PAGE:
The only loss that matters
On March of 2000 the stock market (as measured by the S&P 500) was just about at its peak at 1,464. Then the dot.com bubble burst and the market declined to a low of 841 on February 28, 2003. A decline of 42%. Perhaps you remember that? It was scary, un-nerving, and depressing. But if you had bought at the peak and NOT sold on the way down, did you lose anything?
That’s the problem with investing. Our financial statements show the value of our investments in real time, on that day. And what is the value they represent, the value of the last trade, the marginal buyer. Not really the value of the underlying company, the products they sell or the assets they hold.
The only real loss is the loss that’s realized when you sell an asset for less then you paid for it.
If you had a big windfall, perhaps a rich uncle passed away and gave you a nice chunk of money, and you decided to invest it for your retirement and you did it at exactly the wrong time, August 2000, but did not sell in the dot-com bubble or 2009 in the “great recession”. What would that investment be worth today, 20 years later? About $200,000. That’s a 100% gain in 20 years or an annualized return of about 3.5% and that assumes you made a big investment at EXACTLY the worst time.
Plus, let’s not forget about dividends. Every year, the income from that investment would increase. From around $2,000 per year to about $4,000 today (the S&P has averaged 2% per year dividend). If you had re-invested those dividends, your balance today would be just about $300,000 (this assumes a tax-sheltered account for simplicity)
What’s the takeaway … the best way to avoid losses is to not sell when the market is down. And, you can’t profit from the gains if you are not in the market. While this is a remarkably simple answer, in practice it is soooo hard to do. Let’s look at why.
History of stock market losses
Financial markets are rational and guided by specific principals and patterns. This idea is certainly counter intuitive. Popular culture and the financial media have taught us to believe the exact opposite. That markets are ruled by chaos and any order we might perceive may cease to function at a moment’s notice.
The rationality of the markets is widely skewed in the short term by human emotion, specifically euphoria and fear. The rationality of markets can only be understood when considering the long-term investment horizon. As we extend our vision and time horizon, the unpredictability begins to fade, and the rational order becomes clear.
It is unclear why most investors live in constant fear that they will lose money in the stock market, given that the equity markets have never produced a permanent loss of capital when given enough time. While markets have declined sharply on many occasions, the average bear market over the last 90 hears has taken about 40 months to go from peak to trough, and then back to the prior peak. However, during other times, the markets have also risen sharply.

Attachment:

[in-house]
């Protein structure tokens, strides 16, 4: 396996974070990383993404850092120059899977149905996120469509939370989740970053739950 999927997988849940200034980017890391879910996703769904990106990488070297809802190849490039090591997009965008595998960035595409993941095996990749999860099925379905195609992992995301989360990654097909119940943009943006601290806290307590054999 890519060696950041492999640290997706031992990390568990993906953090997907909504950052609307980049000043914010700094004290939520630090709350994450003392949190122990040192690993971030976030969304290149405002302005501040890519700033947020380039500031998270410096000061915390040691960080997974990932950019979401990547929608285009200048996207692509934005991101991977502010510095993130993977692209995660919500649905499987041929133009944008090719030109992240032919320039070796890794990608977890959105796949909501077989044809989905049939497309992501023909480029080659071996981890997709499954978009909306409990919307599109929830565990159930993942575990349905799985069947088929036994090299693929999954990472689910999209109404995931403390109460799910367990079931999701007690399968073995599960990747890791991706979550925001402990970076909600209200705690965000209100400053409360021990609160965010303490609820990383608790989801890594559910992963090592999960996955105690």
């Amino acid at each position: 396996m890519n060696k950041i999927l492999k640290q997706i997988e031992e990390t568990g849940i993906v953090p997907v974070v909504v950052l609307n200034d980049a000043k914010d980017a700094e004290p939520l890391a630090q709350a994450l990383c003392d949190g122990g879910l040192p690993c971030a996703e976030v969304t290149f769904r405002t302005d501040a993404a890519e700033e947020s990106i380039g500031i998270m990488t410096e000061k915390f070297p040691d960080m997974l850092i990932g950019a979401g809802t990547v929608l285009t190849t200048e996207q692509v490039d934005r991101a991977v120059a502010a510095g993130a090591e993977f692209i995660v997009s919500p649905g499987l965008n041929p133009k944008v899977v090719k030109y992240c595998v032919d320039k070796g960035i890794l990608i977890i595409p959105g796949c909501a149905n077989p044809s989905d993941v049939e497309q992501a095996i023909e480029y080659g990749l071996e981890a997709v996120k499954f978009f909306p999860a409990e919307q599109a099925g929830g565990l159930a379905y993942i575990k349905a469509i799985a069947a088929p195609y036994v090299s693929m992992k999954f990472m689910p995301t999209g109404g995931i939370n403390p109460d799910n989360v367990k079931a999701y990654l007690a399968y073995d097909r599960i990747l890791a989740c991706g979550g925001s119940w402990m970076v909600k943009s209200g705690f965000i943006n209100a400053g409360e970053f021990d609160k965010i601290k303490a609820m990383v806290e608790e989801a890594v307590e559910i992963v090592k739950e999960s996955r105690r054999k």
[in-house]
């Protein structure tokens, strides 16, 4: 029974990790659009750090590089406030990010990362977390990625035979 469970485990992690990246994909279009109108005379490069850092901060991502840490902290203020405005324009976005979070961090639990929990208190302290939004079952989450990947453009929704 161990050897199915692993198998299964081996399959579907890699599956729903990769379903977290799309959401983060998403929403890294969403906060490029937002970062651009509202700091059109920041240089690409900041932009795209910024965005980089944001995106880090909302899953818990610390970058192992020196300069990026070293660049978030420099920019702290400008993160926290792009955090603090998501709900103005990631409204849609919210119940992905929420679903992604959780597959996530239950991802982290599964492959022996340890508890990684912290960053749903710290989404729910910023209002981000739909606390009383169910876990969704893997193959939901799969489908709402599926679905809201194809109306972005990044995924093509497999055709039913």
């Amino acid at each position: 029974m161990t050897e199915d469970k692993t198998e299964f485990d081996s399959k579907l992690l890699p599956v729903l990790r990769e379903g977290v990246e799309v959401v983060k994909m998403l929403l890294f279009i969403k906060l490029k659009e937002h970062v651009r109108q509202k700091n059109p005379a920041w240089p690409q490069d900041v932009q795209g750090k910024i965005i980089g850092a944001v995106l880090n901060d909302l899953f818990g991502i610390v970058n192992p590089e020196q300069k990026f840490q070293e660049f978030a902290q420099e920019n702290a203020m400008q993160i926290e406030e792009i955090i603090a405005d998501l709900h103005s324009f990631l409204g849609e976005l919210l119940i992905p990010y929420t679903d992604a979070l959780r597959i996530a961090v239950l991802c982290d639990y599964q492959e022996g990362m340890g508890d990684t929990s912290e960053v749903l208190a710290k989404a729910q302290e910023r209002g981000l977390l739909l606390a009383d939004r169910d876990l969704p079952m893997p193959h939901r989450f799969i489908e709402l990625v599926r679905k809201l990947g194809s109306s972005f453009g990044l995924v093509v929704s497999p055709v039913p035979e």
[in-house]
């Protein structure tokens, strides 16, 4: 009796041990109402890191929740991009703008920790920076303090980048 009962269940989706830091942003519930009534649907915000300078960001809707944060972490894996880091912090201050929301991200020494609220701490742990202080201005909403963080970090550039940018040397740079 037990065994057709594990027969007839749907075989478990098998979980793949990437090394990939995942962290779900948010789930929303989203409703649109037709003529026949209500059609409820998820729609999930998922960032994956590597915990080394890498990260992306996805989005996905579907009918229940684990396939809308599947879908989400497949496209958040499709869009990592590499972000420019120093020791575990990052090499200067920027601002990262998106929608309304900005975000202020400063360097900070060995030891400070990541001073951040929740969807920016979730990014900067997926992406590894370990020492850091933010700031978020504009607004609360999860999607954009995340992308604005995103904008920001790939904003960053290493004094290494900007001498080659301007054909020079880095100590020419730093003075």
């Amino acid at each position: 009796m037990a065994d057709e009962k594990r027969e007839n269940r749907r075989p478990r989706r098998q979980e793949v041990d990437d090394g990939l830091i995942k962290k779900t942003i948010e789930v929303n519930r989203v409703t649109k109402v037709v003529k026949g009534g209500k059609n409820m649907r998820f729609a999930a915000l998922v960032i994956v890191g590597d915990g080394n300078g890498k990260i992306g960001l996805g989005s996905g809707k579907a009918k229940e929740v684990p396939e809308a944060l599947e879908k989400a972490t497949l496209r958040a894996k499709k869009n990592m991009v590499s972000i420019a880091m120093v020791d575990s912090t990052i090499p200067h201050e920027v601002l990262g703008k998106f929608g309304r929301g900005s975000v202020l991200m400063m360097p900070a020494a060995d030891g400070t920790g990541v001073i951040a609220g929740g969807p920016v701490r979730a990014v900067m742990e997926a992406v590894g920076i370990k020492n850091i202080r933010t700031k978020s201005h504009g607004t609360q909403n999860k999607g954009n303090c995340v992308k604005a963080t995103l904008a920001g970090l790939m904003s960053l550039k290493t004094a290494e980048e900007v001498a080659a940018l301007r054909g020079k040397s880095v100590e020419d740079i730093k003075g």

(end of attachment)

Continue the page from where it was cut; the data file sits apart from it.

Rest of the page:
You are your own worst enemy
Emotion is the enemy. Yours, your brothers, your friends, and even your financial advisors. To invest successfully you must match the investment to the proper time horizon. What do you need to spend in the next year, the next five years, and what do you want to have available to you and your family in 10 years, or 20 years, or 100 years?
To master this requires a healthy does of these two essential skills:
- Patience – the ability to refrain from reacting during protracted periods when your strategy is not working or doing nothing
- Discipline – the ability to adhere to your strategy over the projected time period
The investor who truly understands the impact of time, and who accurately targets investments to the proper time horizon, can simply play the probabilities and not rely on market predictions or prognostications. They can simply play the probabilities and use low volatility asset classes for goals with a short duration and more volatile, high growth assets for goals with a longer duration. Then sit back and wait (and enjoy).
Develop and execute a WRITTEN wealth plan
Once you’ve identified your goals, your expenses, and sources of income, it’s time to sit down and put it all on paper in the form of a written financial plan. It has been said that failing to plan is planning to fail. People who sit down and design a date-specific, dollar specific written wealth plan have a much greater chance of building and preserving wealth then those who don’t.
The simple truth is that all long-term investment success comes from acting on a plan, while all failure is precipitated by reacting to the markets.
No matter how long you live, or how much you accumulate, there is likely to come a day when you will retire and harvest your wealth. When that day comes, there are only two options:
- The money outlives you
- You outlive the money